Cuban Pig Roast Party
A slow cooked, roasted Cuban pig is one of the most traditional Cuban foods and cooking styles you can get. There is a lot of preparation involved and a whole day of cooking, but roasting a pig on an outdoor fire pit is a great way to celebrate a special occasion and to feed a big gang of people.
I had the great privilege to host a pig roast with a few of my friends in January 2018. I want to share this experience with fellow Cuba enthusiasts.
My friends have a house in the Cuban countryside, near the port of Mariel. It’s a relatively isolated area with rolling hills, prairie land for grazing animals and dormant farms. They offered their location to host a pig roast, and I offered to buy the pig. It did not take much to set the plan in motion.
Normally you can get a small (50 to 60 lbs) pig for about 40 CUC (1000 MN). These piglets are particularly popular for Christmas and New Years parties. A local farmer had a few dozen pigs which he was raising. He had raised the pigs to sell for Christmas, but he had a few left over. Being January, these piglets had put on a few extra pounds and now weighed over 100 lbs. I got a beautiful, plump piglet weighing just over 110lbs for 80 CUC (2000 MN). It was much more meat than I needed, but that just means we were going to host a larger party.
Getting the Pig Home
I don’t have photos of this part, sorry. But my friend drives a 1993 Nissan Sentra and honest to God, the pig just hopped into the back seat and casually looked out the window as we took him home from the farm. Pigs are rather intelligent and I suspect he knew his fate, but he also seemed to enjoy the car ride.
Making the Roasting Pit
A pit was dug in the bare soil, about 2 feet deep, 2 feet wide and 5 feet long. Two sturdy sticks (one on each end) were inserted into the ground and the ends of the pit. These sticks were in Y shape and would serve to hold the spit roast over the fire pit. A small amount of charcoal was added to the pit and ignited. It was a very windy day, so a small wooded structure was made over one side of the pit with some palm leaves added to the sides to act as a wind screen.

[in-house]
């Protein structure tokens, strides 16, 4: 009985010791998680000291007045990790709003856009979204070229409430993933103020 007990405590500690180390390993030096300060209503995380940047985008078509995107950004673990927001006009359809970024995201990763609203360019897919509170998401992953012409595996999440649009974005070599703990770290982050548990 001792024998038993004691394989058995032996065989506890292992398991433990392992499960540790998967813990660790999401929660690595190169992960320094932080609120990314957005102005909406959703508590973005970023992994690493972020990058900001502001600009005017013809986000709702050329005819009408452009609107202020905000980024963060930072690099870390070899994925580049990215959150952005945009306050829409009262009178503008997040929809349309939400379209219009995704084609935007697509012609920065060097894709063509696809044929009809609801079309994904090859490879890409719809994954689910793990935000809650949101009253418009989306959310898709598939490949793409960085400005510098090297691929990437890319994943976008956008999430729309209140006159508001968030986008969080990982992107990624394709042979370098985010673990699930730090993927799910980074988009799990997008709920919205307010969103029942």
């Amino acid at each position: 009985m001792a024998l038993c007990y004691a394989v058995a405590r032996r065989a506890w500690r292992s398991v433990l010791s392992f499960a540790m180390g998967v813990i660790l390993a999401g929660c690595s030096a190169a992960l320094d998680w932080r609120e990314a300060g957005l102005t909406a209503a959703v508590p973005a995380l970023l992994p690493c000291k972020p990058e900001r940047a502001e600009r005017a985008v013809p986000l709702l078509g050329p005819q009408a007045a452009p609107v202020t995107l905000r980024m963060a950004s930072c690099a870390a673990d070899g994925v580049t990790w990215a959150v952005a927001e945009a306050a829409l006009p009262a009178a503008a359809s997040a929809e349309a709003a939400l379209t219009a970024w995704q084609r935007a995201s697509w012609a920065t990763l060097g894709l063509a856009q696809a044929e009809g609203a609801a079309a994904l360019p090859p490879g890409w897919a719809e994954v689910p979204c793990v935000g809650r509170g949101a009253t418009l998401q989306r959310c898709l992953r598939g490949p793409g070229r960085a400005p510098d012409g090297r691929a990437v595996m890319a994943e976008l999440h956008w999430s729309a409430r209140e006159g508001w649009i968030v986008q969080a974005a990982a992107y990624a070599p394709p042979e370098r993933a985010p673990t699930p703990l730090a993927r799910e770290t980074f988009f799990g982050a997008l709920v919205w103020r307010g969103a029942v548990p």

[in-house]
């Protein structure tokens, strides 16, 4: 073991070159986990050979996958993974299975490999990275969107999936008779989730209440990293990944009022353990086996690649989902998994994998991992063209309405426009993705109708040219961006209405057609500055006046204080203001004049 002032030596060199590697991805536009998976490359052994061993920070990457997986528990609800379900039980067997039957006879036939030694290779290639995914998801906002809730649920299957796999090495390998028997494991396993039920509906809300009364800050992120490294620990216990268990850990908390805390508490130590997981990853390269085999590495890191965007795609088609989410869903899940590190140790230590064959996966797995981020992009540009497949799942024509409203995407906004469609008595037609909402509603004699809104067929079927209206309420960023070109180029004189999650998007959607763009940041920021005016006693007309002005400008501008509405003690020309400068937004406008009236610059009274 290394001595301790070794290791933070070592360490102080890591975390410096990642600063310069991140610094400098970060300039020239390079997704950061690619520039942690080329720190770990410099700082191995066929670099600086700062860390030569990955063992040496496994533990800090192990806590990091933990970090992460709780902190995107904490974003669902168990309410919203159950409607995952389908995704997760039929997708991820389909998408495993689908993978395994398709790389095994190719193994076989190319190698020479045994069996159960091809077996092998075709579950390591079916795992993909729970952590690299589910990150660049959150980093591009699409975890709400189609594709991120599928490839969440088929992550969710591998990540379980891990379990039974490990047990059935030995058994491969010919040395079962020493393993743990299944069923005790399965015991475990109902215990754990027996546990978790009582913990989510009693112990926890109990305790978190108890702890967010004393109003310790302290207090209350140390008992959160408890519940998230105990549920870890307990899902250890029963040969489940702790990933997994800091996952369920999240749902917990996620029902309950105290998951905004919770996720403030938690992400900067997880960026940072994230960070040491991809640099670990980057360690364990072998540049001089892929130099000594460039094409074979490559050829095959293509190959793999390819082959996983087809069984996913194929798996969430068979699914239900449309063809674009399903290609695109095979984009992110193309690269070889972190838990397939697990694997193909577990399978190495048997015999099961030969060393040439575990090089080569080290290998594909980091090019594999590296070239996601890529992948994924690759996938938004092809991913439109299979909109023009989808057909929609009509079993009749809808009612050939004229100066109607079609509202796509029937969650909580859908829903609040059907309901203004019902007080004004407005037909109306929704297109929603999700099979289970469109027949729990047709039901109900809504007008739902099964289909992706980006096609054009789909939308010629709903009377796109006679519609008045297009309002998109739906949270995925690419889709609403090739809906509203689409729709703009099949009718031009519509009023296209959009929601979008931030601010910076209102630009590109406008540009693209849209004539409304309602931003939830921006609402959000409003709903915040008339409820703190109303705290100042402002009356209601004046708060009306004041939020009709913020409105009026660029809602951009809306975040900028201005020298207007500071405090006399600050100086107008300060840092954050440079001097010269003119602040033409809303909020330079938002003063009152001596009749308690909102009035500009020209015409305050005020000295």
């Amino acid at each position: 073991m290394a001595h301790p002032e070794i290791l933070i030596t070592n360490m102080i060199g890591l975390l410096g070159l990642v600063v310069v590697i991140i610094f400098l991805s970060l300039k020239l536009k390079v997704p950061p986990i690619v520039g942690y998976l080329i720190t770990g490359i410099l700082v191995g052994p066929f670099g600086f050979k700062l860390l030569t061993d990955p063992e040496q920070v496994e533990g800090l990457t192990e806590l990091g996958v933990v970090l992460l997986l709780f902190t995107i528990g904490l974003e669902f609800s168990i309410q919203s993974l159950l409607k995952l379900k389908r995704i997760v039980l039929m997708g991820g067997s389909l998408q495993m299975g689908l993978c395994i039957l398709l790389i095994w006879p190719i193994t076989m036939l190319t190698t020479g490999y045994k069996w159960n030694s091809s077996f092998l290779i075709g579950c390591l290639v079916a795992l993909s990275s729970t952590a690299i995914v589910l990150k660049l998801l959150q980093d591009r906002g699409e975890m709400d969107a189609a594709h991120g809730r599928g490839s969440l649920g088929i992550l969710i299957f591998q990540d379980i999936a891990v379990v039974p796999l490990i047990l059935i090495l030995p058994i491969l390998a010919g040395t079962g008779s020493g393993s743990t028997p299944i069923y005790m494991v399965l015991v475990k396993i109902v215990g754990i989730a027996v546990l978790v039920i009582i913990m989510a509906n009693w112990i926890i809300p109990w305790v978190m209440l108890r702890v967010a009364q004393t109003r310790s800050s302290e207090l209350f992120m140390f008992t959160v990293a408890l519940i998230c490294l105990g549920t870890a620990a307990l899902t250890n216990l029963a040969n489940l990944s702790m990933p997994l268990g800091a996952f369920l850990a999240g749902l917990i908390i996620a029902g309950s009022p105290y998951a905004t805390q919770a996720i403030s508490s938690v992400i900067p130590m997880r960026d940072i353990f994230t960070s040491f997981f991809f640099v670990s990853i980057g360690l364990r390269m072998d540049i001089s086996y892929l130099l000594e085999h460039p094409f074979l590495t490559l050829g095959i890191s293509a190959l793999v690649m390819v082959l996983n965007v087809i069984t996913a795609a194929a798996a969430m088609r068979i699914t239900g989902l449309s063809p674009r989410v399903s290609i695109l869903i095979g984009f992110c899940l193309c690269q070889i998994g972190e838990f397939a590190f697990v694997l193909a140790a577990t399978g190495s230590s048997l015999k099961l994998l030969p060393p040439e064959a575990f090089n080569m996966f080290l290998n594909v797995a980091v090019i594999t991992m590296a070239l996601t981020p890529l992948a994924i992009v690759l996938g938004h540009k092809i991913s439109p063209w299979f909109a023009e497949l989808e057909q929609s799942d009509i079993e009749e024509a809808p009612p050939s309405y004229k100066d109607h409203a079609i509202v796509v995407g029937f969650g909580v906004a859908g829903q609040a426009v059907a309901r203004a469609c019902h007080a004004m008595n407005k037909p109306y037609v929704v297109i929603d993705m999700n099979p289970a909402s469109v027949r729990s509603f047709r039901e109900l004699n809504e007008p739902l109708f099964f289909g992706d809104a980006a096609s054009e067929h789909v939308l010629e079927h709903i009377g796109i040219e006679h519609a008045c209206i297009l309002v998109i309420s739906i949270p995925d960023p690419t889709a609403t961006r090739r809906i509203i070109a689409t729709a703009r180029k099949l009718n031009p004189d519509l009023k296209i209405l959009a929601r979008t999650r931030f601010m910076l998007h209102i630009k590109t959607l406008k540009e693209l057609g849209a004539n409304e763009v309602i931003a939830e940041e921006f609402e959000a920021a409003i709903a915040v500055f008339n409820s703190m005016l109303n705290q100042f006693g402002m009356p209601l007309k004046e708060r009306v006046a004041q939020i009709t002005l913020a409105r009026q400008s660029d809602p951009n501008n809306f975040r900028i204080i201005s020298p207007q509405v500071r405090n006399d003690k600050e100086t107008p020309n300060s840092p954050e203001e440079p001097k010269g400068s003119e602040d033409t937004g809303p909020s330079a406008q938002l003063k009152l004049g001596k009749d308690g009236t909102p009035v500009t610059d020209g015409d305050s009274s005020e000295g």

The next morning, the piglet got the knife. My friend delivered a sharp stab to the pigs heart and he died instantly. The blood was collected for making sausages.
Scalding the Pig
We made a fire and boiled a large pot of water. With a scoop, we poured the boiling water over the pig and used a knife to scrape off the hair and the rough outer layer of skin. This was a long process, taking about 2 hours. But once done, we had a perfectly pink, smooth piglet.
This part involves a good deal of skill and patience. An incision is made in the pigs abdomen and the internal organs are removed. It takes time because you have to make sure not to puncture the intestines. Sanitation is key.
Mounting the Pig
We found a large wooden pole and inserted it through the body of the pig. This was laborious work. The pig was then secured in place using some banana leaf rope and a few nails. It was very important to secure the pig to the pole as securely as possible. Once cooked, the meat would be very tender and any loose bits could easily break off and fall. The incision in the pig belly was sewn up with some twine.
A few limes were sliced and squeezed over the piglet and some salt rubbed on the skin. Honestly, it was very little seasoning. Nothing was put inside the cavity.
Placing on the Spit
The pig was heavy. It was a delicate operation, but we moved the whole setup over the fire pit without incident.
Cooking the Pig
The spit had to be continuously turned for the next 7 hours. Turned by hand, at a rate of about 15 revolutions per minute. We sat there all day, taking turns, turning the pig spit. It was not the most fun activity in the world. It was hard work, especially since it was a very windy and not particularly hot day. We added more charcoal every 20 minutes or so. The pit gave off a soft heat, no flames. The objective is to cook the pig slowly, in order to get the most tender meat.
The skin gets darker as the pig is cooked. After about 5 hours some of the skin starts to crack and drip oil. The smell is fantastic. The hind part of the pig is thin, so it cooks first. We move most of the charcoal to the front part of the pit so that the pigs chest and upper body could get more heat.
It’s Done! Eatin’ Time
By this time, word had gotten out that we were roasting a pig. The neighbors started to conveniently “pop in” for a visit. A few local farmers came in from the fields just as the pig hit the table. Everybody was welcome. If we had planned this better, I would have invited more people too. My goal was to have a big meal with no leftovers. In the end, we ended up having about 20 lbs of leftover pork, but nobody seemed to mind. In addition to the pork, we ate rice and beans and some mighty tasty yucca with mojo sauce (onion, garlic, lemon and oil).
The pork was much more delicious than I expected. Almost no seasoning and no sauce. It just tasted perfect and juicy by itself. The meat was tender and dripping with flavor.
I didn’t take a video of the whole process, but luckily for YouTube, another Cuba enthusiast also hosted a pig roast and made a video of the process. You can check it out below:
Traditional Cuban food is natural, healthy and pure. From my many years traveling around Cuba and experiencing the culture, this pig roast was one of my best experiences. Surrounded by happy people and good friends, the process of taking a whole day to prepare a natural meal, as traditional Cubans would have done hundreds of years ago, slow cooking and talking for hours over an open pit fire… it was a very meaningful experience.
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